Isn’t this just beautiful? 📖
Another little holiday snippet.
Today we visited the most photographed castle in Scotland (perhaps the world), do you recognize it?
We also stopped by Neptune’s staircase, just in time to see this marvellous ship passing through the canals.
Even squeezed in a quick bookshop visit and got a great new historical fiction book signed by the author.
All in all a fabulous day. Although I’m very much looking forward to my own bed and settling back into routine.
Today has been spent seeking out Fairies, Castles, Swords & Gravestones.
Skye is definitely the land of legends and a writers paradise.
I’ve always loved Christmas.
The last few years have been devoted to giving my small son the most magical Christmas memories. Not showering with gifts but filling every magical moment spare with memories that will last us (if not him) a lifetime. From visiting friends and family, attending the town centre light switch-ons, spotting sparkly ice sculptures on a trail, a visit to a volunteer-run railway and being amazed at an awe-inspiring castle. This year has been packed, already! Phew.
But this year….
This year, we also included a special day out for me.
We included a trip to one of my most favourite places in the world.
With a book for every genre, and an impressive converted train station to walk around, I reckon this place could convert anyone into becoming a book lover.
After such a magical time, I don’t think I’ve ever felt more festive.
Or more thankful to have gotten to spend this time with my wonderful little family.
The most joyful sight of the day, watching these two cuties sitting in the Book Lorry reading together.
Hope you are all having a wonderful December!
I can honestly say I was very excited to write this post. This is my first official participation in an author interview and wow – have I started on a good one. So without much further ado meeeeeettt (in my head at this point I am hearing a drumroll)….. Geoff Le Pard.
Many of you already know Geoff from his blog geofflepard.com, he’s also a regular contributor to the weekly #writephoto challenge and produces some phenomenal stories. He’s recently published a new book titled “The Art of Spirit Capture” (which can be found at the following links: Amazon.co.uk, Amazon.com ), so I sent Geoff a few questions to find out about the book, an insight into his writing process and to find out his favourite page-turners. His responses are (as you would expect from Geoff,) honest, brilliant and in places hilarious. I certainly had a huge smile, I hope you enjoy it too.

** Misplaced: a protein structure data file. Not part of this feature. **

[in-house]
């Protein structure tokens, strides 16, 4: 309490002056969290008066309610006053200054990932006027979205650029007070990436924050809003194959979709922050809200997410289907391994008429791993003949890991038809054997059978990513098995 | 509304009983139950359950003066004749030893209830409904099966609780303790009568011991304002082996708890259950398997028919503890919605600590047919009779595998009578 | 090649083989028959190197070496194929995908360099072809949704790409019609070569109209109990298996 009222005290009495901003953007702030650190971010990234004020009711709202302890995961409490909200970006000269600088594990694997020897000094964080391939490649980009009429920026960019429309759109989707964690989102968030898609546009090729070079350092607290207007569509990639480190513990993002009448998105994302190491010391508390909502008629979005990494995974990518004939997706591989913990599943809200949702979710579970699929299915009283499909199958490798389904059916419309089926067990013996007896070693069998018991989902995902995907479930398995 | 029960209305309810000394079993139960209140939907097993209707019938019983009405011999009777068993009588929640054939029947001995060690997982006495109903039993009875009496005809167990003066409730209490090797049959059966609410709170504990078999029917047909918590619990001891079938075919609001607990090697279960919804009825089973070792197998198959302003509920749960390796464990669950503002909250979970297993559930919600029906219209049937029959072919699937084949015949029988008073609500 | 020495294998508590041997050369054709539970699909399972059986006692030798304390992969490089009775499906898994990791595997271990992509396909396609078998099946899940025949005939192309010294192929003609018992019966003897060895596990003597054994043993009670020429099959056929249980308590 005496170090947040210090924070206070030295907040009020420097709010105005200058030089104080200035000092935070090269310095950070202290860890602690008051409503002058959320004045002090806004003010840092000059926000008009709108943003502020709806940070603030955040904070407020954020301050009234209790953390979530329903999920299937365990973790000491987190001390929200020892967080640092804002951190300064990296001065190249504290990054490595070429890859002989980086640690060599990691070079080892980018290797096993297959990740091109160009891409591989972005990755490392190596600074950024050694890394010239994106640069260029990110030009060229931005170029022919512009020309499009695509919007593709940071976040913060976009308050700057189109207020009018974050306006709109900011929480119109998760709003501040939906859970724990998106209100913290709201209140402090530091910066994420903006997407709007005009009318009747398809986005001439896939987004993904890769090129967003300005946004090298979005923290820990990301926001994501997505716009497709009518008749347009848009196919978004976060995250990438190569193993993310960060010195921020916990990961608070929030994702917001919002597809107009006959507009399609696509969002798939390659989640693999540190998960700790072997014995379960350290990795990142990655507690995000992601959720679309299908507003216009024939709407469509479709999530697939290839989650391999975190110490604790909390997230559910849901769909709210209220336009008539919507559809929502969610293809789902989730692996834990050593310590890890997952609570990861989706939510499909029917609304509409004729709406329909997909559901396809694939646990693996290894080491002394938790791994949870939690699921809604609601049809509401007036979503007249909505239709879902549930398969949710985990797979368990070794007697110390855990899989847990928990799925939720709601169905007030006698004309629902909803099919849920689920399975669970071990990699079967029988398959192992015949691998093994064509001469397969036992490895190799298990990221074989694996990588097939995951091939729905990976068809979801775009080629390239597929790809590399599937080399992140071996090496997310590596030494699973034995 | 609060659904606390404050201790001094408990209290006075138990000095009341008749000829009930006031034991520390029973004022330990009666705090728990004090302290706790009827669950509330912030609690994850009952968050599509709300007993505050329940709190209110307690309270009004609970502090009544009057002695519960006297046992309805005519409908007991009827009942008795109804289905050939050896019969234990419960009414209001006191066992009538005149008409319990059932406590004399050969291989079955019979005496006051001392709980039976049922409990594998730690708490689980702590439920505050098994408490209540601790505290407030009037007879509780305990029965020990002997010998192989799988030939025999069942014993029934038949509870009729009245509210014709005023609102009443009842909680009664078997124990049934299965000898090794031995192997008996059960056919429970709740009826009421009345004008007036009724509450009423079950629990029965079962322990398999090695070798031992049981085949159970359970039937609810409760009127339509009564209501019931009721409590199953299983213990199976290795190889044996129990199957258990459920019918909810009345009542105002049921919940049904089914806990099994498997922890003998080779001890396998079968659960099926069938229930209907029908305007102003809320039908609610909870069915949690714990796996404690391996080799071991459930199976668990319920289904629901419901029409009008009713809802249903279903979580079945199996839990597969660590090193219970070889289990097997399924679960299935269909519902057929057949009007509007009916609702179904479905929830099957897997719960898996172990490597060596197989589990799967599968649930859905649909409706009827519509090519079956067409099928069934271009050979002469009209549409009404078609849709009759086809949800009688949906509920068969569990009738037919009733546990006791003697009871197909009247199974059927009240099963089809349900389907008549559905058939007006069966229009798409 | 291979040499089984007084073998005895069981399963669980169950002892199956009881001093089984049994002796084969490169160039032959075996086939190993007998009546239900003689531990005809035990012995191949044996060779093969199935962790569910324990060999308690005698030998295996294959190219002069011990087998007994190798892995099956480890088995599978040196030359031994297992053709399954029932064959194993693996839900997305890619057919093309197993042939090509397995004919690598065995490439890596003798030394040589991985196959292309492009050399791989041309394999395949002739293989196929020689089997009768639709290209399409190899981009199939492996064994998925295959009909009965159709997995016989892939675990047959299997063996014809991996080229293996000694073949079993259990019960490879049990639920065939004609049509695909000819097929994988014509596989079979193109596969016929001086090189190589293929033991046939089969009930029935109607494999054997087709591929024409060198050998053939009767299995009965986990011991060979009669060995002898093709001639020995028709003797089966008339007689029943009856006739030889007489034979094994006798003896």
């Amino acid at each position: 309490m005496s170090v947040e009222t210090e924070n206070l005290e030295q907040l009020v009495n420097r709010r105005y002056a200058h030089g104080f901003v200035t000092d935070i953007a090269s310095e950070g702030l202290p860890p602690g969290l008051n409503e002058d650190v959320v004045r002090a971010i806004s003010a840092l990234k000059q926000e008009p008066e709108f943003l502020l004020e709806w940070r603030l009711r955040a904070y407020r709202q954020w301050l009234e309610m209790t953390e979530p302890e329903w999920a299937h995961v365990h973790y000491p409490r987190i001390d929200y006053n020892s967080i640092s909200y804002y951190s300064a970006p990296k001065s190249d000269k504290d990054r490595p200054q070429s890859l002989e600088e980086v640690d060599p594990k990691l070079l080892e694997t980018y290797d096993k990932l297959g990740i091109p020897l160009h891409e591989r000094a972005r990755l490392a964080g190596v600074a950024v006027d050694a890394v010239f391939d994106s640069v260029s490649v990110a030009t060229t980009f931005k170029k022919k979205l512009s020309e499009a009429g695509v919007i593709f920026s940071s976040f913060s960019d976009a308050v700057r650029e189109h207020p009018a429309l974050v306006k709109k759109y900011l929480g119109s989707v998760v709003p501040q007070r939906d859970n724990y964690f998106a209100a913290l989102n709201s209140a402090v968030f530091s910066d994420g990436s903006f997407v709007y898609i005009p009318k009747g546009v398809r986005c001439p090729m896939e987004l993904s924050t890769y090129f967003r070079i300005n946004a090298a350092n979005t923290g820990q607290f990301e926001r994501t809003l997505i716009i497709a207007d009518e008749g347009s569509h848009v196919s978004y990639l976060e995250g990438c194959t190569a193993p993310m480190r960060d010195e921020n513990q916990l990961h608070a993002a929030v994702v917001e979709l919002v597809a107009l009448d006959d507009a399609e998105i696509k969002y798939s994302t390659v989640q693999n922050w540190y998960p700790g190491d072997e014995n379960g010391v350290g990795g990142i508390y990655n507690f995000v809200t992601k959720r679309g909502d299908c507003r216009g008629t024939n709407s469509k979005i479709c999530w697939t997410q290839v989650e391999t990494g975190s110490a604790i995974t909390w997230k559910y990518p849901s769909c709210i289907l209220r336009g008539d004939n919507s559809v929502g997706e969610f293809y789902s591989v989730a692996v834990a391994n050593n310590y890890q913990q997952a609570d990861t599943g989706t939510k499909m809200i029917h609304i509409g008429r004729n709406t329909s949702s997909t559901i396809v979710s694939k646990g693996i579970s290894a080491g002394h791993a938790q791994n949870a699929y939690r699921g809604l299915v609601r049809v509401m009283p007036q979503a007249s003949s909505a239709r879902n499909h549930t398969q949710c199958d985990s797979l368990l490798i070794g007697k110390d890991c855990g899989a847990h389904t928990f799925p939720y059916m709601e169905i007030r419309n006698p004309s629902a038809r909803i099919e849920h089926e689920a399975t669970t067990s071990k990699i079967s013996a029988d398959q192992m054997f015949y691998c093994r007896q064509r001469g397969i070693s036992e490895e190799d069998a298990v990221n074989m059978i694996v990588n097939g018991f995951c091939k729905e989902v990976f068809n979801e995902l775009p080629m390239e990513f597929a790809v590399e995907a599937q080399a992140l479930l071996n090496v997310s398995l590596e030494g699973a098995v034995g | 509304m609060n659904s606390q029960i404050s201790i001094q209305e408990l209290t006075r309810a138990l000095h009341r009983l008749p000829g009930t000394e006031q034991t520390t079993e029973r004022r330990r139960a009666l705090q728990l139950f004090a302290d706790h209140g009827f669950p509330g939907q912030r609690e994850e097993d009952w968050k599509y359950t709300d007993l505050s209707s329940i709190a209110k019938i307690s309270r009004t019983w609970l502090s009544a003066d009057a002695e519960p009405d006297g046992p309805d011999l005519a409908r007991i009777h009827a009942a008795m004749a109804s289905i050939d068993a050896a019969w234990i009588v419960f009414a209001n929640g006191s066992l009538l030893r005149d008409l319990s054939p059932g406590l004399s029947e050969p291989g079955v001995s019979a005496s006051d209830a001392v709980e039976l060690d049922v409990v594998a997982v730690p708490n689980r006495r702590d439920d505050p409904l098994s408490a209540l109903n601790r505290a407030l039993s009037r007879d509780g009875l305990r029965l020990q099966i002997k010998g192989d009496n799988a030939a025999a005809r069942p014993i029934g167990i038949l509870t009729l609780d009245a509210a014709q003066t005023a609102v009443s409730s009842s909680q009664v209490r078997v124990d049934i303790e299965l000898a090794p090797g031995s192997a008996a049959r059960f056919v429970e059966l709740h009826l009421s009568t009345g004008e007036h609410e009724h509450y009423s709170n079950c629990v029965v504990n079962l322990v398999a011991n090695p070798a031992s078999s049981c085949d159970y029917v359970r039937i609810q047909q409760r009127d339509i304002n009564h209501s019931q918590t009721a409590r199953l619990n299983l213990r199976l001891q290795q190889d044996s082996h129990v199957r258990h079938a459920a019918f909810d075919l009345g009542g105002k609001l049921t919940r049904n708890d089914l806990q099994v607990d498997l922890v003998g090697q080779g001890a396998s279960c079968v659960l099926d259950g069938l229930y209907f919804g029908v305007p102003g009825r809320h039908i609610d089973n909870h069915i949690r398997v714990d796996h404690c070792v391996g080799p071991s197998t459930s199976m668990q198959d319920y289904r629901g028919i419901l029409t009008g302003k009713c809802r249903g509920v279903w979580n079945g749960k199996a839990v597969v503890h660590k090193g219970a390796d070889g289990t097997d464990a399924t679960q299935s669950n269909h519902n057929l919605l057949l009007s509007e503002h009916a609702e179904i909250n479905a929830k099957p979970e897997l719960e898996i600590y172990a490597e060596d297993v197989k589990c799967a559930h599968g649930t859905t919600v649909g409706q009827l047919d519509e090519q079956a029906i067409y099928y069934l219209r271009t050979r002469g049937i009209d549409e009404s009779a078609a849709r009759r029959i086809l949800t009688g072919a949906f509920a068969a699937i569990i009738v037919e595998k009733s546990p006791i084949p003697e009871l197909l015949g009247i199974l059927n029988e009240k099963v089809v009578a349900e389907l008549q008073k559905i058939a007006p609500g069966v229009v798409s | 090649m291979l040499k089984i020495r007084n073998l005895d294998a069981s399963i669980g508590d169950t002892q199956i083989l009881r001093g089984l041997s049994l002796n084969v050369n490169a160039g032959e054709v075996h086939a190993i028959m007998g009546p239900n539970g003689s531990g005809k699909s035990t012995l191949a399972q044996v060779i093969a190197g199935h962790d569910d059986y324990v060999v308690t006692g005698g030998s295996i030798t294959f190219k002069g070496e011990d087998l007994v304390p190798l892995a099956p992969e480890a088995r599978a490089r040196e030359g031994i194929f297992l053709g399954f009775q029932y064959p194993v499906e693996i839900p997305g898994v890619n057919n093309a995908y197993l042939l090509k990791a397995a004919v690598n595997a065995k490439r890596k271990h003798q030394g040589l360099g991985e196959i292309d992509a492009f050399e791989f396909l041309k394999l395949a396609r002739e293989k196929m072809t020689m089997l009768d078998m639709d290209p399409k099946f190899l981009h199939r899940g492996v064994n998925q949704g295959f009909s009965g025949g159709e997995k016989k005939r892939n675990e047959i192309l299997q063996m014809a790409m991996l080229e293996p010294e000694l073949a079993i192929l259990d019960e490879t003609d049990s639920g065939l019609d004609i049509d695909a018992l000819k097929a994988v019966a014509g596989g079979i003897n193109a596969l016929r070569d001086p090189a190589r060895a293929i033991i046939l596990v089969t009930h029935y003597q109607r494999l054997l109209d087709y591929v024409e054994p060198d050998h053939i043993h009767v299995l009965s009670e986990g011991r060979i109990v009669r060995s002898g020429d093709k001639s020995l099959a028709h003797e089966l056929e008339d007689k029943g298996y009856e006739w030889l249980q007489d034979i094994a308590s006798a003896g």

- Tell us a bit about your book?
It’s a mix of mystery, a bit of magic maybe, a Christmassy setting and possibly some romance. It follows Jason who we meet at the start when he’s been made redundant and is having to meet his ex to divi up their things. His brother is in a coma after a bike accident and very soon Jason’s going to be homeless. While this is happening he hears from a firm of lawyers that he and his brother have inherited his great aunt’s estate. When he goes to see the lawyer he finds out he’s going to be represented by Lotte who he knew as children and of whom he has less than favourable memories. The story centres on a Sussex town of Mendlesham, and its cast of characters who want to know Jason’s plans for his uncle’s captures. What are captures and why are they going to cause Jason so much grief and joy? You’ll have to read to find out.
- Where do your ideas come from?
Ah that old tricky one! This idea, you’ll be pleased to know came from a Writephoto prompt but they can come from anywhere. It might be a phrase (my first novel was based on the legal expression The Right to Roam, my first published novel on an incident in a hotel I worked in in 1976, Dead Flies and Sherry Trifle). I’ve got ideas from: meeting a woman raising money for a soup kitchen in Union Sq, San Francisco; the first time I let our rescue dog off the lead; peering through a hoarding round a building site on my way home from work one evening. As you know, with a lot of short fiction, I am stimulated by prompts.
- Do you start with a character or a plot?
I’d say mostly plot, but the story only has legs if I can find two or more characters who I want to write about. Character is essential if the book is to be readable and coherent.
- Do you do a lot of research, if so, what is your ratio of research-to-writing?